Sunday, October 12, 2014
Jonathan Isley joined hands with 14 school-aged, adolescent and adult siblings of people with Down syndrome at the Carolinas Down Syndrome Conference.
In a tight-knit circle, the siblings worked together to come undone. They weaved in and around, walking under arms and climbing over legs. Within a few minutes, bodies once in limbo are finally upright and standing in a larger circle, arms stretched out wide, still holding hands. Still connected.
The exercise was an icebreaker to help them become more comfortable with each other. However, there was already an air of comfort from their shared experience of living with a sibling with Down syndrome. The exercise exemplified the extraordinary challenges and rewards they shared.
The conference was hosted by the Down Syndrome Association of Greater Charlotte at Hilton Charlotte University Place on Sept. 27.
“It’s great being here with a group of people like me,” said Isley, who lives in Myers Park. “I wish I’d had this growing up. You can’t just go to high school and talk about the problems you’re facing because most people just don’t understand.”
Feelings, facts about Down syndrome and sibling roles were the topics addressed by Dr. Brian Skotko and Susan Levine during the Brothers and Sisters Workshop. The sibling track was one of four options at the conference, which also included tracks for educators, parents and teens and adults with Down syndrome.
Skotko is a geneticist and co-director of the Down Syndrome Program at Massachusetts General Hospital. He also has a sister, Kristin, who has Down syndrome.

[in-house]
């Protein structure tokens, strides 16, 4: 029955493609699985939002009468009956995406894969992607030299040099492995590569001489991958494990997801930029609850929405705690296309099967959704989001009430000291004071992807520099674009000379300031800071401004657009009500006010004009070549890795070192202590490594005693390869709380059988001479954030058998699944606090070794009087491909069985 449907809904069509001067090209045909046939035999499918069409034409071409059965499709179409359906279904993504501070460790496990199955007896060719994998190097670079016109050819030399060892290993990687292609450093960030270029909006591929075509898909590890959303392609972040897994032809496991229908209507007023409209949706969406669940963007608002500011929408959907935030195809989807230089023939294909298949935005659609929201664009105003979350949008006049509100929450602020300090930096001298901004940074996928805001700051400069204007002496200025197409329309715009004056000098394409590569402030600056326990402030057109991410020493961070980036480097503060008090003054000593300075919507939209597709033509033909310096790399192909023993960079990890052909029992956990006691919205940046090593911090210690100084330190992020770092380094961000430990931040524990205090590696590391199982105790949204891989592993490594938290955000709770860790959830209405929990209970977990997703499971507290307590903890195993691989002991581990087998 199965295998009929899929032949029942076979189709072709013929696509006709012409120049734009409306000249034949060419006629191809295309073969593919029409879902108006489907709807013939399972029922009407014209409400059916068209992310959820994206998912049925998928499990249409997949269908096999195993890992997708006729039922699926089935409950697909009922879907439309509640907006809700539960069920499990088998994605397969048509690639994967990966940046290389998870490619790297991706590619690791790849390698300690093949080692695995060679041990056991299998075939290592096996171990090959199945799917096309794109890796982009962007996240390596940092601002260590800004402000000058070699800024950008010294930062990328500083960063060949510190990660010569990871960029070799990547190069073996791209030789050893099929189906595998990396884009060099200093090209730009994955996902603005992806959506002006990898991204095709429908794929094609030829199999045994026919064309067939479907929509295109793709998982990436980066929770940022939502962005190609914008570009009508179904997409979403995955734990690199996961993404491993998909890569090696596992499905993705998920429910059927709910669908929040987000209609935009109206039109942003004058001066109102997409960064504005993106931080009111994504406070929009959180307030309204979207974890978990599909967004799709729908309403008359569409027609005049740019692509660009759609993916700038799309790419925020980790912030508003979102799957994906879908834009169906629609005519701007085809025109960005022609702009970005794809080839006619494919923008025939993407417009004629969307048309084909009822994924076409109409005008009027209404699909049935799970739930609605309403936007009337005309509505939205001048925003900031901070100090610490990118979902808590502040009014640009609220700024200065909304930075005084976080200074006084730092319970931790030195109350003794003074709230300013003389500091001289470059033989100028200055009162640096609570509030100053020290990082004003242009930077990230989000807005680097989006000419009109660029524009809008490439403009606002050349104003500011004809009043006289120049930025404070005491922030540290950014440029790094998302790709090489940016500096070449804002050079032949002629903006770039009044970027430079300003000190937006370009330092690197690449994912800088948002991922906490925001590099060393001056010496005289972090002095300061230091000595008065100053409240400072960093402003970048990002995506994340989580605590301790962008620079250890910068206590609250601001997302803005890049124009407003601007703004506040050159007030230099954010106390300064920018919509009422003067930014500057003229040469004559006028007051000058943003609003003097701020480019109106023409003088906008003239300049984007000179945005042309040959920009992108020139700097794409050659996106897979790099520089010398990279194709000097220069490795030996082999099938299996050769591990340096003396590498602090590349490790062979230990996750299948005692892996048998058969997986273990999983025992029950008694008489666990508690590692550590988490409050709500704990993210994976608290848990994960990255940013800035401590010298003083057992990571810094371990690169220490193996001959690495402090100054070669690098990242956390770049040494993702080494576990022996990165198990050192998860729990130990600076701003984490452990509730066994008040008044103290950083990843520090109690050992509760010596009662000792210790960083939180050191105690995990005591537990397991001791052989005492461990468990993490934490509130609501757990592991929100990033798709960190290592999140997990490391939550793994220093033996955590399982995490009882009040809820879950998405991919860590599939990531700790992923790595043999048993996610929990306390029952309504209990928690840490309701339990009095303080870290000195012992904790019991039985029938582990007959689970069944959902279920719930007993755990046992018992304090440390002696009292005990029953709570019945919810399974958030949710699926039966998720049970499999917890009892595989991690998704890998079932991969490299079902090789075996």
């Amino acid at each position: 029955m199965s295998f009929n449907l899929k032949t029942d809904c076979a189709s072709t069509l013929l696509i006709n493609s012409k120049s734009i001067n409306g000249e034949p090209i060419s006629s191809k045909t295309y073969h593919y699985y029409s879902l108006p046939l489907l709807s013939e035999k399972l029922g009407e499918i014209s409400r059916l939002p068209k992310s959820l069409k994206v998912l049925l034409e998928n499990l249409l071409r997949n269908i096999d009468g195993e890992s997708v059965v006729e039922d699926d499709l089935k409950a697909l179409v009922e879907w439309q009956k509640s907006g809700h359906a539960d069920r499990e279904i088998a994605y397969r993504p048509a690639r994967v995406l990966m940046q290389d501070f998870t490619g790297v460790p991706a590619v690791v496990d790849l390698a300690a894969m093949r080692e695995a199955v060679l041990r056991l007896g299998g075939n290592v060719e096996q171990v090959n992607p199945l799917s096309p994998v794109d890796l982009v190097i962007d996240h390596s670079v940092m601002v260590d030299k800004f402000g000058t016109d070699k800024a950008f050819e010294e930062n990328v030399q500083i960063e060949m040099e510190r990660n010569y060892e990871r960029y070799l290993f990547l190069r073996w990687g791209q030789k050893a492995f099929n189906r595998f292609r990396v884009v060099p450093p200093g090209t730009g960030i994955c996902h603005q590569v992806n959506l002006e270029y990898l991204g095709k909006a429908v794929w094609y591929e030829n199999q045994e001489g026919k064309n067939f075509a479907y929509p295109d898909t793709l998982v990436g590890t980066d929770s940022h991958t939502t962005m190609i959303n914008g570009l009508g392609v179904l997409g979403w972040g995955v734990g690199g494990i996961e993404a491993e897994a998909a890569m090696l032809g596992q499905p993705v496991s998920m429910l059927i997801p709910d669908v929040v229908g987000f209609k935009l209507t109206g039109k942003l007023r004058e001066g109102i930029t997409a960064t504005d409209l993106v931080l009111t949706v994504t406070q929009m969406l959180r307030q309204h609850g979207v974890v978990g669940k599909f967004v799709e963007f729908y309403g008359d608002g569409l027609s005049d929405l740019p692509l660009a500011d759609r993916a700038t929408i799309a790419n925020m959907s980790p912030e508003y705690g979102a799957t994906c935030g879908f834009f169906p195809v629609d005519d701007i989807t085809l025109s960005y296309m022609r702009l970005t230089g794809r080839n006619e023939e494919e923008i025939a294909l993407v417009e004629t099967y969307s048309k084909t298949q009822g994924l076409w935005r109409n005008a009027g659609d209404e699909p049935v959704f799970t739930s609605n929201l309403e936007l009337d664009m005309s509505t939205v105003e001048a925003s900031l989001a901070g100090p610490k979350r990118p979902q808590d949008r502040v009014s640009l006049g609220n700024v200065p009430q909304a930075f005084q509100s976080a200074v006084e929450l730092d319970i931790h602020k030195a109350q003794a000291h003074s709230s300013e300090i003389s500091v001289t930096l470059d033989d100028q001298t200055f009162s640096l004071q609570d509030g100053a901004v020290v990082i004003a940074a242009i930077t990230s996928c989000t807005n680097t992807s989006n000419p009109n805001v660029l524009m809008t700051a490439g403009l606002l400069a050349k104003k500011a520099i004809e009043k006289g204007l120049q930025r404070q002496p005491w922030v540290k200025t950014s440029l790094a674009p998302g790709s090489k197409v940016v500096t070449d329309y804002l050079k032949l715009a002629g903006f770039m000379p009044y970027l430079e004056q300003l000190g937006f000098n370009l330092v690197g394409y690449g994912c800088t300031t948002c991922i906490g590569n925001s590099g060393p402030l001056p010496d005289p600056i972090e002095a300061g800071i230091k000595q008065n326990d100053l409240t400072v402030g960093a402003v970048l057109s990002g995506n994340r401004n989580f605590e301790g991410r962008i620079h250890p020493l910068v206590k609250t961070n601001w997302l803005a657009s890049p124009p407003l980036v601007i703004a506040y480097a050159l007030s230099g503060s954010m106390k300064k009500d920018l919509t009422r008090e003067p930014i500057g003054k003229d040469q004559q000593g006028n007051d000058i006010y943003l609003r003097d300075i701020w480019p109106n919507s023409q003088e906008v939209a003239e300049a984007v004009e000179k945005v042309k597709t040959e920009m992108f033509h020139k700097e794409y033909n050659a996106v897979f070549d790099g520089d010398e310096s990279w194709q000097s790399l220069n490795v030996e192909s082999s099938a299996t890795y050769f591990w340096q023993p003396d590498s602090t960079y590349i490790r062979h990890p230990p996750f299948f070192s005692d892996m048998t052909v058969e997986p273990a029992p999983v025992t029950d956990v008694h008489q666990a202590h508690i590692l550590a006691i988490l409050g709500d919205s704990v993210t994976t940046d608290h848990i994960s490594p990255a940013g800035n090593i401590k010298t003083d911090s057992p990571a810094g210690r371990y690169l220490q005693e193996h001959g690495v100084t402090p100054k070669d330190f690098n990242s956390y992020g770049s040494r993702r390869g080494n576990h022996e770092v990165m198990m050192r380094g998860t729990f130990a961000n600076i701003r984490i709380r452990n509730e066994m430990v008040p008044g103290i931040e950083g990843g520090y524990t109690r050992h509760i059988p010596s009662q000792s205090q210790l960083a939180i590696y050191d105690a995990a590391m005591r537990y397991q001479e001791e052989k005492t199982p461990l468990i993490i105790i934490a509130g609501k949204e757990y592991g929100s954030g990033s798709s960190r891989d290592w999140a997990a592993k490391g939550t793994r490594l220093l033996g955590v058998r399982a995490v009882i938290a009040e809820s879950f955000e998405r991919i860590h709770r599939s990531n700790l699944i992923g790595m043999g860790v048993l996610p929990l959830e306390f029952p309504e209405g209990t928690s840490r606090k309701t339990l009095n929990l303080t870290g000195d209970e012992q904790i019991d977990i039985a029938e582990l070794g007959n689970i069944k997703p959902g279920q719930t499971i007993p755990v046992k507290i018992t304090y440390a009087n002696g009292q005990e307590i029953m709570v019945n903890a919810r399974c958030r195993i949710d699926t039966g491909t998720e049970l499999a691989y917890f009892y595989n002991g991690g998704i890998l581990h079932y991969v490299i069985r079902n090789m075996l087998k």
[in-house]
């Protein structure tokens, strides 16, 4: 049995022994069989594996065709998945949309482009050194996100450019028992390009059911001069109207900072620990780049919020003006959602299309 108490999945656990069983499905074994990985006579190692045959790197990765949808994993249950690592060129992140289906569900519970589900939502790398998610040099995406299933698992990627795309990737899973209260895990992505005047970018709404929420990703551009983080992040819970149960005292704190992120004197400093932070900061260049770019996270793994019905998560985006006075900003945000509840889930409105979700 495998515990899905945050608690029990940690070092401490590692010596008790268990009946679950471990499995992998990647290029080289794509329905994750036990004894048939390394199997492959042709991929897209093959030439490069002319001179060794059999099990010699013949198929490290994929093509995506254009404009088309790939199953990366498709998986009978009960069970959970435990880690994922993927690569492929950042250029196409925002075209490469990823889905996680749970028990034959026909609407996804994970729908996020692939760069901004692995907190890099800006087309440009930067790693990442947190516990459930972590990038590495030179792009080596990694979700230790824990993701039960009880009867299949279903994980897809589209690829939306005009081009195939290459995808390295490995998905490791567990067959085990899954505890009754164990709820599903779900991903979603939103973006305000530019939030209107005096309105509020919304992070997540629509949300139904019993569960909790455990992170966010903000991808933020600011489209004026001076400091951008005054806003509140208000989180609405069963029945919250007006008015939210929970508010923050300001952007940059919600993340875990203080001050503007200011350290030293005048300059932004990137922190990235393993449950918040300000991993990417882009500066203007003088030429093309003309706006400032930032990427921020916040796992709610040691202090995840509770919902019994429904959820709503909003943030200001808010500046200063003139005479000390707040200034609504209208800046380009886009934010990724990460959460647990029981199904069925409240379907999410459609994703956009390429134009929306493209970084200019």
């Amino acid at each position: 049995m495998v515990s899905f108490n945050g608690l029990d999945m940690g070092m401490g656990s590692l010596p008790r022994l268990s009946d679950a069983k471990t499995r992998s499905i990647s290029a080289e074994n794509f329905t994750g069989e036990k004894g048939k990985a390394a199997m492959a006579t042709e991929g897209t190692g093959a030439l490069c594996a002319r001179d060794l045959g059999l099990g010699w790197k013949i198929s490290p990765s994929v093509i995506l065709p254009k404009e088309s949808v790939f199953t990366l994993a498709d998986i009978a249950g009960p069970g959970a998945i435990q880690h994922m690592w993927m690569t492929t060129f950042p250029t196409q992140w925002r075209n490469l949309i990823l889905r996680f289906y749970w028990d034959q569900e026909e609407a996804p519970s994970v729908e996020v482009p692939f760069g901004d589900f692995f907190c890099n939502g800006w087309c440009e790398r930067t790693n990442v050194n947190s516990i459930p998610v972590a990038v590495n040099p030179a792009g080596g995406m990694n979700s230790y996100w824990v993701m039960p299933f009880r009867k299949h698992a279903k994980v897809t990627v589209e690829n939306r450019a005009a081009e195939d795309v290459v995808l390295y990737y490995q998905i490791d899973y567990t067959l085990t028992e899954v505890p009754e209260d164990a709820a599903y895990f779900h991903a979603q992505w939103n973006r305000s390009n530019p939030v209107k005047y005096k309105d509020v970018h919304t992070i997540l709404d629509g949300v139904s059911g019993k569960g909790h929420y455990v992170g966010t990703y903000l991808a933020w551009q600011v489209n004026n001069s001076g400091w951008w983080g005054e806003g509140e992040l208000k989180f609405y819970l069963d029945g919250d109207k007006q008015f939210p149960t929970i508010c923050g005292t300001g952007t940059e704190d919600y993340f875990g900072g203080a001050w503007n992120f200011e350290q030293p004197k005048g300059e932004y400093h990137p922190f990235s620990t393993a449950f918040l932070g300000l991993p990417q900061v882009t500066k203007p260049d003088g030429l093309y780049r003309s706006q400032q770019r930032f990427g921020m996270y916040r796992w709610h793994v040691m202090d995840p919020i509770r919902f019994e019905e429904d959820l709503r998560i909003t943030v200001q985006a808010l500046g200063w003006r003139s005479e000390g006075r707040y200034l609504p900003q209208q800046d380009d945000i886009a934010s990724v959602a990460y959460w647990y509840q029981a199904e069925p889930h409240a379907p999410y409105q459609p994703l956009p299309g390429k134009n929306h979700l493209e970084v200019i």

“I am continually humbled by the profound questions from these young minds; questions asked out of love for their brothers and sisters, having shared the same experiences as them, it feels good to help them realize that they are not alone,” he said.
Susan Levine is a social worker from New Jersey who has conducted programs for parents and siblings of children with differing abilities for 30 years. Skotko and Levine have worked together leading workshops for siblings of people with Down syndrome for 10 years.
“These workshops help turn unresolved emotions into advocacy,” Levine said.
After playing a Down syndrome-themed version of Jeopardy, the siblings quickly opened up about their feelings. Emotions ranged from anger and frustration to embarrassment and guilt to joy, happiness, peace and love.
Heads shook in unison as each person shared stories: grocery store meltdowns, lack of privacy and lack of personal attention from their parents.
“Since I’ve moved out of my parents’ house, I have a different relationship with my brother Matty,” Isley said. “We’ve always been close, but we each have our own space now. I’d forgotten all the bad things until these stories brought back memories. I guess that’s a good thing – it gets better.”
While they face extraordinary challenges, they also have an extraordinary opportunity to learn.
“Everyone has something to teach, even a 3-year-old with Down syndrome,” Skotko said.
Thamara Lynch, 20, from Mooresville said, “I have a special relationship with my brother. He makes me a better person.”
Debbie Skinner, 52, said her brother Michael was the reason she decided to become a special needs teacher. She teaches at Iron Station Elementary School in Lincoln County.
“I feel lucky to have him in my life,” she said.
Isley, who works as Senior Coordinator of Operations for NASCAR Productions became a DSAGC board member last October. He’s the first sibling on the board. He said he will use ideas from the workshop to create a sibling group within DSAGC, along with Lynch and Skinner.
“I’m hungry to help and share my experiences, so others don’t have to feel alone,” he said.